Friday, 28 February 2014

Chick Magnet

Since getting back from Canada around a month ago, I've been hard at work to finalize arrangements for adopting a few new chooks for our backyard. I had pretty much finished constructing their coop, but needed a few little extras, like a feeder and waterer, something to put down on floor of their coop, and decided I wanted to fence the whole area in where I wanted them to spend most of their time. That was in hindsight one of the best decisions I could have made, becuase as I have found out, the girls can make a nice tidy backyard look like a bomb had gone off. They particularly seemed to enjoy digging up the earth around my fruit trees and flinging it as far onto our paved walkway as possible. After that little excursion they now spend most of their time in their fenced in enclosure. But they seem to like it in there, I have a little watering hole for them in the hot days they like to wade in, lots of shade and areas to dust bath themselves. They get scraps from leftover fruit and veggies, and even the new crop of silver beet and rainbow chard are producing enough that I can pick off leaves and put in their yard. 

The breed I got are called ISA Browns, and for the life of me I still can't tell them apart. I was originally planning on getting some form of bantam breed as my recycled dog house chicken coop wasn't terribly tall, but the lady who I bought them off highly recommended these over the bantam breed she had, so we decided to go with the taller more productive birds and rejig the coop to accommodate them. That entailed a weekend or so of taking the whole roof off the coop, adding about a foot extra height and reassembling the whole thing. Dave was very helpful with this, especially after I dropped a board on my toe and had to retire early from injury. Then we decided the roosting pole I had in the coop might be a little small for the new larger birds feet, so took that apart and got a thicker wooden round roosting bar and put that up for them. The latest in terms of coop modification has been to change the feeder I use, as at the moment the hanging feeder allows the chickens to throw a lot of their chook pellets out of the feeder and onto the ground, once there they refuse to eat it. After deciding not to spend upwards of $200 on a commercial 'no spill chook feeder' I set about looking for DIY options. I found plans for a cheap (cost me under $10 in materials) plumbing pipe feeder that claims to be spill free as the chooks have to put their head slightly in the pipe to get at the food and therefore can't throw the food around while pecking. I just finished it off today and removed the old feeder, so we'll see what the chooks think of this new improved one around dinner time. If you're keen to try and make one, the link to it can be found here.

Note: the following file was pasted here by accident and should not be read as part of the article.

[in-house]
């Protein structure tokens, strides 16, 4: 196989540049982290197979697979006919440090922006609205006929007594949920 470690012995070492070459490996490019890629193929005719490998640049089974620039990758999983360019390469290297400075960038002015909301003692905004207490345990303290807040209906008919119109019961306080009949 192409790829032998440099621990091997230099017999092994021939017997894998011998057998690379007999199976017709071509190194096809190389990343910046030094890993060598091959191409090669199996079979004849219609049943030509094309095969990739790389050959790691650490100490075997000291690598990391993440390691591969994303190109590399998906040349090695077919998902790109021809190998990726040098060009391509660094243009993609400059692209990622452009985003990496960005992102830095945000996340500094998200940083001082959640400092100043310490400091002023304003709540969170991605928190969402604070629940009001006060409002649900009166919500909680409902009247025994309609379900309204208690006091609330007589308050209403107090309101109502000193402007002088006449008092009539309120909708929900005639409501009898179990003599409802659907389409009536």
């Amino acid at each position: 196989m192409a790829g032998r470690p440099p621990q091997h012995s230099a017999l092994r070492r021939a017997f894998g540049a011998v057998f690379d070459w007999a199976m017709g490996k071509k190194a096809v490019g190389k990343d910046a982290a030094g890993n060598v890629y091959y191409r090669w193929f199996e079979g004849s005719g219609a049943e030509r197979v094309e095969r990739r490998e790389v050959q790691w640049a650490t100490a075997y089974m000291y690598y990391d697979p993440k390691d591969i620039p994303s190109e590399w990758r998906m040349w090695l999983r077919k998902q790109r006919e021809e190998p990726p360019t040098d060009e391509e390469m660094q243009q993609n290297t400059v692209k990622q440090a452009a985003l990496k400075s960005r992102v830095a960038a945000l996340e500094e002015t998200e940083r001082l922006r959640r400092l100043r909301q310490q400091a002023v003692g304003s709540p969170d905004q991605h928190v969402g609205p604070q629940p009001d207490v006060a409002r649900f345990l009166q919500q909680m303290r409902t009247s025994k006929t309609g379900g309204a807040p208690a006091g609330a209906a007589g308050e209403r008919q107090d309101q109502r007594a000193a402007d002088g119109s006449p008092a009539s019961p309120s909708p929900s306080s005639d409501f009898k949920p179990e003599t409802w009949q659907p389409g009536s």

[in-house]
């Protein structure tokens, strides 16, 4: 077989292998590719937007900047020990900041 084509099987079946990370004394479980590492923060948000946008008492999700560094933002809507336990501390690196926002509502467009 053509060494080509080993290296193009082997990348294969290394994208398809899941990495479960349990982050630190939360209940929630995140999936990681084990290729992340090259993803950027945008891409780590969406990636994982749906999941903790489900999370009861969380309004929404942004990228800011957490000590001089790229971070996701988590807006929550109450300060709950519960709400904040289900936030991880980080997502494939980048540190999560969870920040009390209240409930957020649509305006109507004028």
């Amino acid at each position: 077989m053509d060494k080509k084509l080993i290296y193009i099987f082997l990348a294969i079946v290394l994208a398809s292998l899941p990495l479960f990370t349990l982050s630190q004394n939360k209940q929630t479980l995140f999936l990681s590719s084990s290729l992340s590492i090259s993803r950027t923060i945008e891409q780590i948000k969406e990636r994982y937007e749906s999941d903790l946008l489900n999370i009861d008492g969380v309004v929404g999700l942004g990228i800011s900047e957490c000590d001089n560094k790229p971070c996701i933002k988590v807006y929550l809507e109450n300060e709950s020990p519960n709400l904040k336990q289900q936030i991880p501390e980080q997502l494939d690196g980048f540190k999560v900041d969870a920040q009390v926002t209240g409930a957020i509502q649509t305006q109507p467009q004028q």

In terms of egg  production the girls have been fantastic. We have gotten three eggs a day everyday for around the last two weeks, which has prompted me to try and use them in my cooking as much as possible. Even my egg allergy has started dissipating which is very exciting, and I hope it goes away all together soon with all this egg desensitization going on. Even our lovely neighbour Linda popped over to ask if we had gotten chickens and said she loved hearing them in the morning clucking around. I gave her six eggs to ensure our healthy neighbourly relations remain intact. Here are some pictures so far of the chookins doing their thing. Hope you enjoy!

Full of eggy goodness :)

Chickens pecking at the muddy pond I set up for them to get through the hot weather

Full view of enclosure. Top screening put on after as one of the chooks loves flying over the lower fence

The three triplets

She was ready for her closeup

New DIY chicken feeder installed and ready for chooks!

Eggs I collected earlier today from their nesting boxes